New Research for Canadian Veterans, Cannabis and PTSD


New Research for Canadian Veterans, Cannabis and PTSD

“Cannabis saved my life. I realize that statement sounds like hyperbole, but it isn’t,” says Mike Whiter, a producer at the famous American media channel NowThis, in this video.

In 2006, Whiter was medically discharged from the United States Marine Corps with little to do at home and plenty of Veteran’s Affairs-prescribed medications. It was cannabis that helped him back down from the notion of taking his own life.

Veterans face several conditions that persist well after they have served, chronic pain and post-traumatic stress disorder (PTSD) being just two of the most common examples. Typically, when a veteran displays signs of PTSD, anxiety, depression and pain, they can expect a combination of prescription medicines that some circles affectionately call the “combat cocktail.”

In 2016, the United States Veterans Affairs’ Office of Suicide Prevention reported that in 2014, “an average of 20 Veterans died by suicideeach day.” Some experts, however, believe the actual total veteran deaths by suicide are higher.

In Canada, over 130 soldiers have taken their livessince 2010, according to National Defence statistics.

Rethinking Cannabis for Canadian Veterans

In June 2019, the Subcommittee on Veterans Affairs, which is a Standing Senate Committee on National Security and Defence released a thorough reportbased on consultations like this onewith a set of recommendations regarding the need for more research, “to assess changes to the policy governing veterans’ access to medical cannabis.”

In brief, the recommendationsask for:

  1. Improved consultation practices.
  2. Regular re-examinations of the maximum reimbursement rate of $8.50 per gram “to fully understand the barriers this limit may create and their impact on veterans’ health.”
  3. Significant investments by the Government of Canada in research on the use of cannabis for medical purposes.
  4. A detailed review of the potential impacts of medical cannabis use on Canadian veterans’ consumption of prescription pharmaceuticals, plus a detailed cost analysis that compares the cost of cannabis to other reimbursed medicines.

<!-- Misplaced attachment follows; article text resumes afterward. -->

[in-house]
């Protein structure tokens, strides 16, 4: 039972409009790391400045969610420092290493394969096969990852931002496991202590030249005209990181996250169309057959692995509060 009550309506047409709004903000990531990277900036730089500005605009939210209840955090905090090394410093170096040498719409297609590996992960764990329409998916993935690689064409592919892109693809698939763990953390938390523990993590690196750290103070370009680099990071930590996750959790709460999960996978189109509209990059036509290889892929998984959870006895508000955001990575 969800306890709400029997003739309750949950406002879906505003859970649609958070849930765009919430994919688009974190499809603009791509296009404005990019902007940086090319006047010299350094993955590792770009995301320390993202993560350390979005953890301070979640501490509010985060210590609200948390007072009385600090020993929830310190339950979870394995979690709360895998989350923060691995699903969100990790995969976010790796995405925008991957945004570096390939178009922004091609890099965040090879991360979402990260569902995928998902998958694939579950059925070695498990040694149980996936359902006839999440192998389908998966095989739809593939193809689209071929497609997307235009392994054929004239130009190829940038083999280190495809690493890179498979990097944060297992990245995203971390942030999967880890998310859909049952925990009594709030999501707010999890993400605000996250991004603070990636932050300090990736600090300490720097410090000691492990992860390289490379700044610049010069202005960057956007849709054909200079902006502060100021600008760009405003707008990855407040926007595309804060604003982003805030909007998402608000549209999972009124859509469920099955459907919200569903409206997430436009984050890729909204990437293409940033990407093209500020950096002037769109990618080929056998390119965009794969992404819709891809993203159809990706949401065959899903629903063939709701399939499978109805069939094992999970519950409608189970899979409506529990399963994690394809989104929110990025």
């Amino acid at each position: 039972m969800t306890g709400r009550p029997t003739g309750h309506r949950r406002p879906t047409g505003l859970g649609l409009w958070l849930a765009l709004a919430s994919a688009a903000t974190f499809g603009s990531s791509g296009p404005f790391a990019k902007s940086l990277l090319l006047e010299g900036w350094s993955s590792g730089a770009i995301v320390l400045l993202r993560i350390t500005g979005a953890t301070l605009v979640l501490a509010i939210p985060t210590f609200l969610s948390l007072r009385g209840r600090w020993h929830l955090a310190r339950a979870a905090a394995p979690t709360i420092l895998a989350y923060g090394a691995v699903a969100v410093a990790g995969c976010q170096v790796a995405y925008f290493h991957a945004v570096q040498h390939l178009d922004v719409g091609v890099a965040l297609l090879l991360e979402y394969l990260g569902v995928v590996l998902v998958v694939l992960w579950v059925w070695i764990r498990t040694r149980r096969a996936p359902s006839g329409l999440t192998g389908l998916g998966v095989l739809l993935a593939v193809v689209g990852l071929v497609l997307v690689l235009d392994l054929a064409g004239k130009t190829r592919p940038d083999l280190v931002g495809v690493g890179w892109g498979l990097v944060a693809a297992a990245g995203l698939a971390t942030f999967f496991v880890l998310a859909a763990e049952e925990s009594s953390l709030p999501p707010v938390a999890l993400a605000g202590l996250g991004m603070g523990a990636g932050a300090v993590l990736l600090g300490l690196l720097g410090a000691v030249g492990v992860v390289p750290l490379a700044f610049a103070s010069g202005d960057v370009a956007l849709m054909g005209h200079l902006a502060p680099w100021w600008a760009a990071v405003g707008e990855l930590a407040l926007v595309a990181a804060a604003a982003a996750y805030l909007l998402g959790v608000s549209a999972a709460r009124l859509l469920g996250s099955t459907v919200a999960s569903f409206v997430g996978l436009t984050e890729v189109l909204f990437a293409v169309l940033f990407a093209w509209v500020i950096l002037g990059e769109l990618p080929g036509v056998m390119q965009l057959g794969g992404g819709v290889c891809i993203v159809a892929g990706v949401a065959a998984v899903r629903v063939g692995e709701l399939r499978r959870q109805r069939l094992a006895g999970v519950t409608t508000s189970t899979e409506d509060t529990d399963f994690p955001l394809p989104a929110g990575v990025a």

5. Veterans Affairs Canada, in collaboration with Health Canada, to consider taking measures to ensure the availability of cannabis to veterans who use it for medical purposes.

To get a grip on whether cannabis is a viable medicine for veterans, enough so to continue or even expand the reimbursement program, more research and data collection are necessary. There are three Canadian studies on the use of cannabis to treat PTSD currently underway:

  1. A joint investigation by the CAF and VAC “a clinical study examining the efficacy and safety of cannabis as a mental health or physical health intervention among CAF members and veterans.”
  2. A clinical study on the use of cannabis to treat PTSDby the University of British Columbia in cooperation with cannabis producer Tilray.
  3. A study by the Centre for Addiction and Mental Health in cooperation with the University of Toronto.

Rethinking Medical Cannabis Reimbursements for Canadian Veterans

The information derived from veteran-specific studies is valuable enough, but the results could also influence the policy applied to medical cannabis reimbursements for Canadian veterans. Veterans Affairs Canada (VAC) reimburses cannabis for medical purposes at a rate of $8.50 per gram, which is deemed a fair market value price. All sources considered, legal and illicit, that market valuemay not be far off.

Ottawa paid $75M for veterans’ cannabis last year and could pay $100M this year.

Veterans Affairs Canada has been paying for medical marijuana for veterans since 2008, following a court decision requiring reasonable access to the drug when authorized by a health-care practitioner.

In 2014, regulatory changes at Health Canada and a new VAC policy established a ten grams per day limit of medical cannabis for veterans and the jump in numbers of registered veterans made was so great that it paid $44.5 million in medical cannabis expenses that year.

On November 22, 2016, because the ten grams was questioned in a report from the auditor general Michael Ferguson, the VAC cannabis reimbursement policy changed to cover just three grams of dry cannabis flower or the equivalent in fresh marijuana or cannabis oil per day. Purchased from the legal market, medical or recreational, those products are still subject to the duty rates and conditions of the excise duty framework. Only cannabis for medical purposes is eligible for reimbursement by VAC.

The three-gram per day cap, VAC says, comes from a collaboration of scientific evidence, and consultations with veterans, stakeholders, medical experts, and licensed producers.

The department covered 3.7 million grams of marijuana at an average cost of $12.01 per gram from October 2015 to September 2016—30 percent higher than what it considers market value.

And while the amount each veteran can claim for reimbursement has been reduced since the 2016 change, the number of veterans registering with licensed producers for medical purposes has increased, and therefore so has the cost to the federal government.